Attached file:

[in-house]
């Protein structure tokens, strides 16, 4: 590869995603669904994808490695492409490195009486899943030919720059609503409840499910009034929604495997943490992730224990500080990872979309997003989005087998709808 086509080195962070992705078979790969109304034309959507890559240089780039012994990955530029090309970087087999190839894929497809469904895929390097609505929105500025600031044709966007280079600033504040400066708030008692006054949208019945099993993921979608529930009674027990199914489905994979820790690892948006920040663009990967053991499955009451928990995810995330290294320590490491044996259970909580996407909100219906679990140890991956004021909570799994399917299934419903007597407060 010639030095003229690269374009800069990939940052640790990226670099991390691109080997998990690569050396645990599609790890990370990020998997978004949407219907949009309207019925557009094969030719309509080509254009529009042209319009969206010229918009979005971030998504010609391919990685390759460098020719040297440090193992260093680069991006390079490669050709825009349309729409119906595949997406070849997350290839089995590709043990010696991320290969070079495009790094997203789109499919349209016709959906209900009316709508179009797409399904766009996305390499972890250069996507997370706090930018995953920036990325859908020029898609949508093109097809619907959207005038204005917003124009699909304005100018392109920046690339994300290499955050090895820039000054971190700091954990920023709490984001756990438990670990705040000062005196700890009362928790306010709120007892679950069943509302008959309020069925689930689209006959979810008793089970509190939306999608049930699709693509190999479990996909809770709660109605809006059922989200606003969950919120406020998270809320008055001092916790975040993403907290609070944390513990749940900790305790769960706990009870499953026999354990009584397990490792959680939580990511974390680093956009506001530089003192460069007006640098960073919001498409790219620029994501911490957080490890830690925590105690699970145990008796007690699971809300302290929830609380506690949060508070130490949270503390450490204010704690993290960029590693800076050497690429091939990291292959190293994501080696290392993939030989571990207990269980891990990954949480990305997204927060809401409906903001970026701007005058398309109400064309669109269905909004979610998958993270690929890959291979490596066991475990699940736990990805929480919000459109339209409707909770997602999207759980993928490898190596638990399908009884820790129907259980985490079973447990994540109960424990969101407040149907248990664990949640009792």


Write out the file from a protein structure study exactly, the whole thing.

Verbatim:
[in-house]
């Protein structure tokens, strides 16, 4: 590869995603669904994808490695492409490195009486899943030919720059609503409840499910009034929604495997943490992730224990500080990872979309997003989005087998709808 086509080195962070992705078979790969109304034309959507890559240089780039012994990955530029090309970087087999190839894929497809469904895929390097609505929105500025600031044709966007280079600033504040400066708030008692006054949208019945099993993921979608529930009674027990199914489905994979820790690892948006920040663009990967053991499955009451928990995810995330290294320590490491044996259970909580996407909100219906679990140890991956004021909570799994399917299934419903007597407060 010639030095003229690269374009800069990939940052640790990226670099991390691109080997998990690569050396645990599609790890990370990020998997978004949407219907949009309207019925557009094969030719309509080509254009529009042209319009969206010229918009979005971030998504010609391919990685390759460098020719040297440090193992260093680069991006390079490669050709825009349309729409119906595949997406070849997350290839089995590709043990010696991320290969070079495009790094997203789109499919349209016709959906209900009316709508179009797409399904766009996305390499972890250069996507997370706090930018995953920036990325859908020029898609949508093109097809619907959207005038204005917003124009699909304005100018392109920046690339994300290499955050090895820039000054971190700091954990920023709490984001756990438990670990705040000062005196700890009362928790306010709120007892679950069943509302008959309020069925689930689209006959979810008793089970509190939306999608049930699709693509190999479990996909809770709660109605809006059922989200606003969950919120406020998270809320008055001092916790975040993403907290609070944390513990749940900790305790769960706990009870499953026999354990009584397990490792959680939580990511974390680093956009506001530089003192460069007006640098960073919001498409790219620029994501911490957080490890830690925590105690699970145990008796007690699971809300302290929830609380506690949060508070130490949270503390450490204010704690993290960029590693800076050497690429091939990291292959190293994501080696290392993939030989571990207990269980891990990954949480990305997204927060809401409906903001970026701007005058398309109400064309669109269905909004979610998958993270690929890959291979490596066991475990699940736990990805929480919000459109339209409707909770997602999207759980993928490898190596638990399908009884820790129907259980985490079973447990994540109960424990969101407040149907248990664990949640009792």